Put him in situations where he has to close out to a shooter and good things will happen for the opposition. The Hornets exploited his defense, or lack thereof, consistently, forcing Anderson to defend the pick and roll over and over again.
Because of his inability to guard rangier big men, Anderson is occasionally tasked withguarding the opposing centers, even when he is paired with Davis. The Pelicans opponents are quick to take advantage of this as well, and Anderson fares no better dealing with the brutes and behemoths of the association. Per synergy spots data provided by nba.com, Anderson ranks 60th among 73 big men who have defended at least 60 post ups in field goal percentage against. He ranks 67th in points per possession allowed at 1.01. The average for post ups throughout the whole NBA is just 0.87 points per possession. Again, Anderson just lacks the length to compete down low, and by leaving him one on one with bigger guys it’s as if the Pelicans are conceding that they’d rather give up a two than a three. In the clips below, it appears as though Anderson’s matchup is doing nothing more than going through a faster than usual training session, rising up and hitting shots like no defender is in the vicinity.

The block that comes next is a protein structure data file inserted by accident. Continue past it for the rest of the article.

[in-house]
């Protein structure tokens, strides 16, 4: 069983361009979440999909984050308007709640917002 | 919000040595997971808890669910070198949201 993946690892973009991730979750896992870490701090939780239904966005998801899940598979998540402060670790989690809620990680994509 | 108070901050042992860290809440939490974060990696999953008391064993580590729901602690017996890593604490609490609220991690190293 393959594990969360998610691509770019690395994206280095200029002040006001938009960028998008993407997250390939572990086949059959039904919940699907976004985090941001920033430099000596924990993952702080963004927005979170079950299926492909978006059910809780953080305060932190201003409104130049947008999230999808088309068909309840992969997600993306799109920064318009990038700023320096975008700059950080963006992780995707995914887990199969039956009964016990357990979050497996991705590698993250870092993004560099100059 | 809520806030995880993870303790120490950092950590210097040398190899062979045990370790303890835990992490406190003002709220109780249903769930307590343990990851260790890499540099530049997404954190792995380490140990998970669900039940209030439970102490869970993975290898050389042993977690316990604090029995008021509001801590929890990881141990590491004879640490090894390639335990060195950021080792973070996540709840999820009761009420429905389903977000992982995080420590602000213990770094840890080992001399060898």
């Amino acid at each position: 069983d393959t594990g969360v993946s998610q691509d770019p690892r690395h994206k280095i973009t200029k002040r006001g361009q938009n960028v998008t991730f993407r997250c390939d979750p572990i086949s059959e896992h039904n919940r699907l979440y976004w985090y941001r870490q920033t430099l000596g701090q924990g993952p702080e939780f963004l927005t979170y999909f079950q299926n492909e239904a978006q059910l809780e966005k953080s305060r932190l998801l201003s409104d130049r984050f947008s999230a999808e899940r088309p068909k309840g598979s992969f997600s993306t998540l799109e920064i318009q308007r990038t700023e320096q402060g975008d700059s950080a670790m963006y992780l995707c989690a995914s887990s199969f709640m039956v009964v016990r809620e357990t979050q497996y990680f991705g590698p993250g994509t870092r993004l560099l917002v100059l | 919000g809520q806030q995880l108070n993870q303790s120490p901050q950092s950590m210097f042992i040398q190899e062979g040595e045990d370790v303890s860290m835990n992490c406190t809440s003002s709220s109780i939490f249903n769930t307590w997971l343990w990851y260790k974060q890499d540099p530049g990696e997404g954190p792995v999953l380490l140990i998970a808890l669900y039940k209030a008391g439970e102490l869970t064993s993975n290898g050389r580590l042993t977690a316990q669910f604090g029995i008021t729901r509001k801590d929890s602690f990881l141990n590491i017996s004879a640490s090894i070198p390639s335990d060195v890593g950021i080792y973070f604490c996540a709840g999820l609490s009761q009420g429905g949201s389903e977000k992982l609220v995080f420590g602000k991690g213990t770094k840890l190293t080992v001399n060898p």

It is hard to build a top level defense when the other team can go at one player so easily and get good results nearly every time, but all of the blame does not lie with Anderson. The Pelicans’ perimeter defenders have done the team no favors throughout the season, and if your defense isn’t good at the point of attack, then it won’t good anywhere else either. One of the issues the smaller players on the team have is getting over screens and staying attached to their man.
During this play, Toney Douglas makes two critical errors. Not only does he allow Kemba Walker to get back to the middle of the floor, he gets hung up on the screen, which essentially takes him out of the play and leaves Davis in a two on one situation. Davis was almost able to compensate for this mistake, but if a guard cannot navigate screens, the effect it will have on a team’s defense is monumental.
The breakdowns aren’t limited to on ball defense either. The Pelicans have been no better at navigating screens off the ball.